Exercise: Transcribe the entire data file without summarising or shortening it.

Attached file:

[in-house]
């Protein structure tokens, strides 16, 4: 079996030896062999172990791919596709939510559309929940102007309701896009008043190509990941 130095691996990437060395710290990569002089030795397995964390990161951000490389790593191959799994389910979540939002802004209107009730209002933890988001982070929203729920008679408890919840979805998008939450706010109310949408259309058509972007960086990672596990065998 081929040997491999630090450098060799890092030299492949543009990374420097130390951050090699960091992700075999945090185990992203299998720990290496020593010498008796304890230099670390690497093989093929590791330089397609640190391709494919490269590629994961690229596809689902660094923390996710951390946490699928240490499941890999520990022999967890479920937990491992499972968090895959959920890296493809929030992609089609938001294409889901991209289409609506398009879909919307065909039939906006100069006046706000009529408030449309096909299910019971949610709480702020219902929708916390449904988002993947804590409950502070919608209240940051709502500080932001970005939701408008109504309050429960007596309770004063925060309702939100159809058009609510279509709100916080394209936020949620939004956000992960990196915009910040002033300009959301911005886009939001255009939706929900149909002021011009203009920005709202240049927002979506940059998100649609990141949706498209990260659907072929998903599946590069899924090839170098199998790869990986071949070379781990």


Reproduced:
[in-house]
């Protein structure tokens, strides 16, 4: 079996030896062999172990791919596709939510559309929940102007309701896009008043190509990941 130095691996990437060395710290990569002089030795397995964390990161951000490389790593191959799994389910979540939002802004209107009730209002933890988001982070929203729920008679408890919840979805998008939450706010109310949408259309058509972007960086990672596990065998 081929040997491999630090450098060799890092030299492949543009990374420097130390951050090699960091992700075999945090185990992203299998720990290496020593010498008796304890230099670390690497093989093929590791330089397609640190391709494919490269590629994961690229596809689902660094923390996710951390946490699928240490499941890999520990022999967890479920937990491992499972968090895959959920890296493809929030992609089609938001294409889901991209289409609506398009879909919307065909039939906006100069006046706000009529408030449309096909299910019971949610709480702020219902929708916390449904988002993947804590409950502070919608209240940051709502500080932001970005939701408008109504309050429960007596309770004063925060309702939100159809058009609510279509709100916080394209936020949620939004956000992960990196915009910040002033300009959301911005886009939001255009939706929900149909002021011009203009920005709202240049927002979506940059998100649609990141949706498209990260659907072929998903599946590069899924090839170098199998790869990986071949070379781990």